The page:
Reusable menstruation kits keep girls healthy and in school. Education and training provided with these kits fights stigmas.

In 2014, Sustainable Development Focus, an NGO, found that 95% of rural Ghanaian school girls miss school for an entire week each month because they have no way to manage their menstruation. Nearly a quarter of their education is missing because they lack basic supplies for menstrual management and hygiene.

Empower Playgrounds partners with two organizations, Days for Girls (a global organization) and Sankofa (a local Ghanaian organization). Each kit contain reusable pads, soap, wash clothes, panties, absorbent liners, a drawstring bag or zippered pouch, and plastic zip bags for washing used pads.

Menstrual Kit.

Menstrual Kit.

Each kit is delivered with a Unicef education pamphlet specifically made for girls in Ghana. Training is provided to the girls, their parents, as well as the teachers. The training material expands upon basic Ghanaian health curriculum and includes practical information on menstruation, health, and hygiene.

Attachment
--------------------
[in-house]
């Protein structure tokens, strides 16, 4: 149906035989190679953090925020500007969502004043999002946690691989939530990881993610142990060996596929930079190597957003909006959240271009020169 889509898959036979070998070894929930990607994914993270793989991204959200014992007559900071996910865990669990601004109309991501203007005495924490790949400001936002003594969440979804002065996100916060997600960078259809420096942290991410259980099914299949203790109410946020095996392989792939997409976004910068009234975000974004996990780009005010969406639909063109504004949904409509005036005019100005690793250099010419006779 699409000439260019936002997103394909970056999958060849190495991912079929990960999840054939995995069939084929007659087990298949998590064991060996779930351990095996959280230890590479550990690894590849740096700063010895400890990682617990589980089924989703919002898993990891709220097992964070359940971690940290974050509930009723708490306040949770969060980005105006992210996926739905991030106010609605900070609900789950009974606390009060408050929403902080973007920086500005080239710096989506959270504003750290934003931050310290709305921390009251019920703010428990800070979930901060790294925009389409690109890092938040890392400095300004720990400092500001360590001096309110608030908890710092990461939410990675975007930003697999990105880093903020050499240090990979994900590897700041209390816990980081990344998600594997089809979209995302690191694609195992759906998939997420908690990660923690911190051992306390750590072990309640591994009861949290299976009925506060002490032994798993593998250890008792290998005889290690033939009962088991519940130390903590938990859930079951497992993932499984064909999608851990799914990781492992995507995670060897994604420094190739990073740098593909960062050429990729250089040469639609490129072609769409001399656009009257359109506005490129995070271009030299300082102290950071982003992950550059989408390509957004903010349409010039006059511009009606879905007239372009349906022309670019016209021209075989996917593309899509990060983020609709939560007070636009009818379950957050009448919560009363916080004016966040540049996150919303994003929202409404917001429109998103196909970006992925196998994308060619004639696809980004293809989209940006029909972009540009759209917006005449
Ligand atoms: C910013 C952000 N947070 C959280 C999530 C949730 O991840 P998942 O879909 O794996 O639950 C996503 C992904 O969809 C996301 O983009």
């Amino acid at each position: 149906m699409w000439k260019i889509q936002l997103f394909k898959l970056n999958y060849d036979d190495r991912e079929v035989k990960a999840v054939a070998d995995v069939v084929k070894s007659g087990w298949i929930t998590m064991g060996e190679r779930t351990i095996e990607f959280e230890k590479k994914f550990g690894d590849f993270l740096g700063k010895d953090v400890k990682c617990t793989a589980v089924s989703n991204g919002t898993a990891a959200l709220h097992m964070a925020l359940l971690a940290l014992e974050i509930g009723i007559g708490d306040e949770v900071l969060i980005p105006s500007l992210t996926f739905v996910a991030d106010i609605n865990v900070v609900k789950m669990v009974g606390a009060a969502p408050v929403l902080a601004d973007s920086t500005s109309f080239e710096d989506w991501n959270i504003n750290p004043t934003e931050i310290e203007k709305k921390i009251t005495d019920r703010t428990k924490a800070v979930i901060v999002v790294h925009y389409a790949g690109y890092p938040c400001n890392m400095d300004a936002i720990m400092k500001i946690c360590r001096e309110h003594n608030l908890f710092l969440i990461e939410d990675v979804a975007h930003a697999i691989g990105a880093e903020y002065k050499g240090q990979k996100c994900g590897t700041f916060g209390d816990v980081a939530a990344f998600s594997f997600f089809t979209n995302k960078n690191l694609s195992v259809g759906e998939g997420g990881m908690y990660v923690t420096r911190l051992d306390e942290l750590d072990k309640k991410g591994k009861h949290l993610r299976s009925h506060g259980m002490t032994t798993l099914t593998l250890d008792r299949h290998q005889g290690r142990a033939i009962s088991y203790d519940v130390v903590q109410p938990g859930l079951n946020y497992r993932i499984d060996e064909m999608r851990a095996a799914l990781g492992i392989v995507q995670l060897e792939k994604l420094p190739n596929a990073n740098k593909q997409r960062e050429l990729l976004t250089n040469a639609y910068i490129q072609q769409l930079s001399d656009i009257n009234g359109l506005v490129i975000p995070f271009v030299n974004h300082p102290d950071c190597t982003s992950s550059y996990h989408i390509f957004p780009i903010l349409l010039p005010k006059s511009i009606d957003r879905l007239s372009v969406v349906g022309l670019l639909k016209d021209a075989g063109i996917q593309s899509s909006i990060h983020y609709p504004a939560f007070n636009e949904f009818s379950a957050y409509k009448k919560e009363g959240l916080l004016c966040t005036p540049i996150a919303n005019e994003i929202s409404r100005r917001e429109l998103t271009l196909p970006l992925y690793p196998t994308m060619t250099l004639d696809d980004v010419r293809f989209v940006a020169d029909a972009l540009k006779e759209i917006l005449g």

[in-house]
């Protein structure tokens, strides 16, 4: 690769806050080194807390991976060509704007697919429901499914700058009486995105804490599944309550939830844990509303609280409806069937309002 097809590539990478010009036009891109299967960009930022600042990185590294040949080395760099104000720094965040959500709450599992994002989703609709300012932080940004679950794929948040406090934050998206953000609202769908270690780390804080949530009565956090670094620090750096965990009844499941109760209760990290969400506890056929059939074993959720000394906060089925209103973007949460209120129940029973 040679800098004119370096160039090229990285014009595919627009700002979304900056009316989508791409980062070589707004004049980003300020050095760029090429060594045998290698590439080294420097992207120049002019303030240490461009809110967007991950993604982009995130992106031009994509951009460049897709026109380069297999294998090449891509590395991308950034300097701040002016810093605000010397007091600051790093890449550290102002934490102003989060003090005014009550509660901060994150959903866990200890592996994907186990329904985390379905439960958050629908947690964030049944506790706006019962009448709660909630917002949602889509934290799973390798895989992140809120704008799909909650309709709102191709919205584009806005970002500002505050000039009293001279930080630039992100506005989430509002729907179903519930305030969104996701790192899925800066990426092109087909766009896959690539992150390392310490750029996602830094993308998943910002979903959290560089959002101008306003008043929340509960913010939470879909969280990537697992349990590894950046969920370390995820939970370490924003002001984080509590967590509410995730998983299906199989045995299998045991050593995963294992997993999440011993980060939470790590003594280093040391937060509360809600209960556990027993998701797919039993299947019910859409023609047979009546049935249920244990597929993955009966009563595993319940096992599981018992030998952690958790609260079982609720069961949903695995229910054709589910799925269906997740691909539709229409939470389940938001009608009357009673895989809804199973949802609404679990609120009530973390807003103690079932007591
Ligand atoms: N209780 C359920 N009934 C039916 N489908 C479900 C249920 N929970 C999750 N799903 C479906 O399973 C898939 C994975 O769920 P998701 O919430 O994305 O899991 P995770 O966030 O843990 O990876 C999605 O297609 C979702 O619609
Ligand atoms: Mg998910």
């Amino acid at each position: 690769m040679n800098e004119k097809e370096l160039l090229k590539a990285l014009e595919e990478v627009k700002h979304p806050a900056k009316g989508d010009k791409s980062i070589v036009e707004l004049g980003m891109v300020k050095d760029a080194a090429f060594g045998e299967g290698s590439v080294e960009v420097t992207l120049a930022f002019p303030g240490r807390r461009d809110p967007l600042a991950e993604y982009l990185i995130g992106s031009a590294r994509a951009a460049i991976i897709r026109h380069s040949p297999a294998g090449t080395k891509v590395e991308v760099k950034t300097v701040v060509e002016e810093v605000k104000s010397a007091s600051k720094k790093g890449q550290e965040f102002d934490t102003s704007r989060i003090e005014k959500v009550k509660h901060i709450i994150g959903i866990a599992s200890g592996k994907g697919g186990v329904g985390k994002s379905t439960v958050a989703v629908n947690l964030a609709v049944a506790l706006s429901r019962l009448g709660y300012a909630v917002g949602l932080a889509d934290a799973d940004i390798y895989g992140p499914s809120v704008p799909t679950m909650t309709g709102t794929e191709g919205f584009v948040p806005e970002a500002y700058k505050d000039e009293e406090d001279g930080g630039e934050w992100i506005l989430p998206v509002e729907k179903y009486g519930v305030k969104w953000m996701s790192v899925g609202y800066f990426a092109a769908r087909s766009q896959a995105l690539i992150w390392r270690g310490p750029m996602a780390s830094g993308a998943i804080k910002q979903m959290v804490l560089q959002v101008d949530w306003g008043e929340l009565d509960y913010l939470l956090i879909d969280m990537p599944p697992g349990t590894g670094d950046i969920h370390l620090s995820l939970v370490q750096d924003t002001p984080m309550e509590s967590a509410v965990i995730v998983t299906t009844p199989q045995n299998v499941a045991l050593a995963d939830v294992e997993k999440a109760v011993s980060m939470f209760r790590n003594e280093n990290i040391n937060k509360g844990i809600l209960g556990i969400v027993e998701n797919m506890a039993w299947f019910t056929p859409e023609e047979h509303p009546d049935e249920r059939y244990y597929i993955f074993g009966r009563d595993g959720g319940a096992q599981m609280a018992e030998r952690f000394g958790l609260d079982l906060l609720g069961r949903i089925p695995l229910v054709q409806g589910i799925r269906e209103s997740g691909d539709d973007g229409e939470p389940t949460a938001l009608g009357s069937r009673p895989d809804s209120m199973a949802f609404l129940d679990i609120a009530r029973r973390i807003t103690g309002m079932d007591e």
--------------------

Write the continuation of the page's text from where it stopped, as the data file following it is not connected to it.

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LET'S CLARIFY: HOW THIS HELPS

Missing one week of school each month doesn’t just mean that a girl is learning 25% less than her peers, it also means that when she returns she also must teach herself both the missed material as well as the current week’s material. The menstruation kits provide girls with the resources they need to stay in school so they can graduate in a timely manner.

Poor menstrual hygiene increases girls risk for reproductive tract infection (RTIs). Such infections can lead girls to miss school and can potentially be life threatening when not identified or ignored. The menstruation kits provides the clean and sanitary solution needed to prevent RTIs. The training and included pamphlet covers RTI prevention and even how to identify when an infection is occurring so girls and families can seek help early on.

Many cultures in rural Ghana have myths surrounding menstruation that stigmatize girls on their periods. Empower Playgrounds requests that parents and teachers also be present at the training. Educating a community on the science behind menstruation and menstrual health fights such stigmas that prevent girls from participating fully in every day tasks.